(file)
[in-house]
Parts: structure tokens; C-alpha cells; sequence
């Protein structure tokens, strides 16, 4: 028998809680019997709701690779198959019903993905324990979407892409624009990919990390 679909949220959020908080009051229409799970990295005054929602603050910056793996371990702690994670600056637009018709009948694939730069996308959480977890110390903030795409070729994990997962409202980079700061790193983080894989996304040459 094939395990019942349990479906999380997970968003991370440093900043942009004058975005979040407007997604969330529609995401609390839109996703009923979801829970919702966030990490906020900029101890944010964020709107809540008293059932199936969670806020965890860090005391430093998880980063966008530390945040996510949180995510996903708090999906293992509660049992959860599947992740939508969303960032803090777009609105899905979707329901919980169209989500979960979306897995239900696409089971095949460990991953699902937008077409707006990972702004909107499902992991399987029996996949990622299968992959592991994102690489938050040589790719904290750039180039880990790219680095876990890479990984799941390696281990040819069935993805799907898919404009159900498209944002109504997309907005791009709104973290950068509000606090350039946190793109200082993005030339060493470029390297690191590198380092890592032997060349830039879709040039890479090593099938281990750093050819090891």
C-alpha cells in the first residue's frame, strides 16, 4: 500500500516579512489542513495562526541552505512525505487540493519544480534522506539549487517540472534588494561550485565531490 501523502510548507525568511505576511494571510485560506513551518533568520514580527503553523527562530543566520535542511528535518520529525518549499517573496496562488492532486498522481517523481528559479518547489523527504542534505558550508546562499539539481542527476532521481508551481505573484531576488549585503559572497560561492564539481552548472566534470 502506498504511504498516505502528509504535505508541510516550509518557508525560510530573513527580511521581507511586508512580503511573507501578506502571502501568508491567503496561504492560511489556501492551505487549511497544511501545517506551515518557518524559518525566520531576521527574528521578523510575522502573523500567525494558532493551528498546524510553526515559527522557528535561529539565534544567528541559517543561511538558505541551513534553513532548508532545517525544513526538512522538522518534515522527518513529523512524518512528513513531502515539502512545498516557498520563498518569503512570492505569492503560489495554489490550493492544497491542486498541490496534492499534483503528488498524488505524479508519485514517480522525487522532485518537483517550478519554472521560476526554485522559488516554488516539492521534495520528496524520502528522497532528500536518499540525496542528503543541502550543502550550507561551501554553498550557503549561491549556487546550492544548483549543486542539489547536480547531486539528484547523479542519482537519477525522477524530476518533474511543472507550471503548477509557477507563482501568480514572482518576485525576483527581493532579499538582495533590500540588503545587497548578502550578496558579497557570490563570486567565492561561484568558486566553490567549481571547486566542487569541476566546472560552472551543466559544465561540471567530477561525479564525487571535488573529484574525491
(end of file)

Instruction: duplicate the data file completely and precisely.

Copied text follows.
[in-house]
Parts: structure tokens; C-alpha cells; sequence
């Protein structure tokens, strides 16, 4: 028998809680019997709701690779198959019903993905324990979407892409624009990919990390 679909949220959020908080009051229409799970990295005054929602603050910056793996371990702690994670600056637009018709009948694939730069996308959480977890110390903030795409070729994990997962409202980079700061790193983080894989996304040459 094939395990019942349990479906999380997970968003991370440093900043942009004058975005979040407007997604969330529609995401609390839109996703009923979801829970919702966030990490906020900029101890944010964020709107809540008293059932199936969670806020965890860090005391430093998880980063966008530390945040996510949180995510996903708090999906293992509660049992959860599947992740939508969303960032803090777009609105899905979707329901919980169209989500979960979306897995239900696409089971095949460990991953699902937008077409707006990972702004909107499902992991399987029996996949990622299968992959592991994102690489938050040589790719904290750039180039880990790219680095876990890479990984799941390696281990040819069935993805799907898919404009159900498209944002109504997309907005791009709104973290950068509000606090350039946190793109200082993005030339060493470029390297690191590198380092890592032997060349830039879709040039890479090593099938281990750093050819090891």
C-alpha cells in the first residue's frame, strides 16, 4: 500500500516579512489542513495562526541552505512525505487540493519544480534522506539549487517540472534588494561550485565531490 501523502510548507525568511505576511494571510485560506513551518533568520514580527503553523527562530543566520535542511528535518520529525518549499517573496496562488492532486498522481517523481528559479518547489523527504542534505558550508546562499539539481542527476532521481508551481505573484531576488549585503559572497560561492564539481552548472566534470 502506498504511504498516505502528509504535505508541510516550509518557508525560510530573513527580511521581507511586508512580503511573507501578506502571502501568508491567503496561504492560511489556501492551505487549511497544511501545517506551515518557518524559518525566520531576521527574528521578523510575522502573523500567525494558532493551528498546524510553526515559527522557528535561529539565534544567528541559517543561511538558505541551513534553513532548508532545517525544513526538512522538522518534515522527518513529523512524518512528513513531502515539502512545498516557498520563498518569503512570492505569492503560489495554489490550493492544497491542486498541490496534492499534483503528488498524488505524479508519485514517480522525487522532485518537483517550478519554472521560476526554485522559488516554488516539492521534495520528496524520502528522497532528500536518499540525496542528503543541502550543502550550507561551501554553498550557503549561491549556487546550492544548483549543486542539489547536480547531486539528484547523479542519482537519477525522477524530476518533474511543472507550471503548477509557477507563482501568480514572482518576485525576483527581493532579499538582495533590500540588503545587497548578502550578496558579497557570490563570486567565492561561484568558486566553490567549481571547486566542487569541476566546472560552472551543466559544465561540471567530477561525479564525487571535488573529484574525491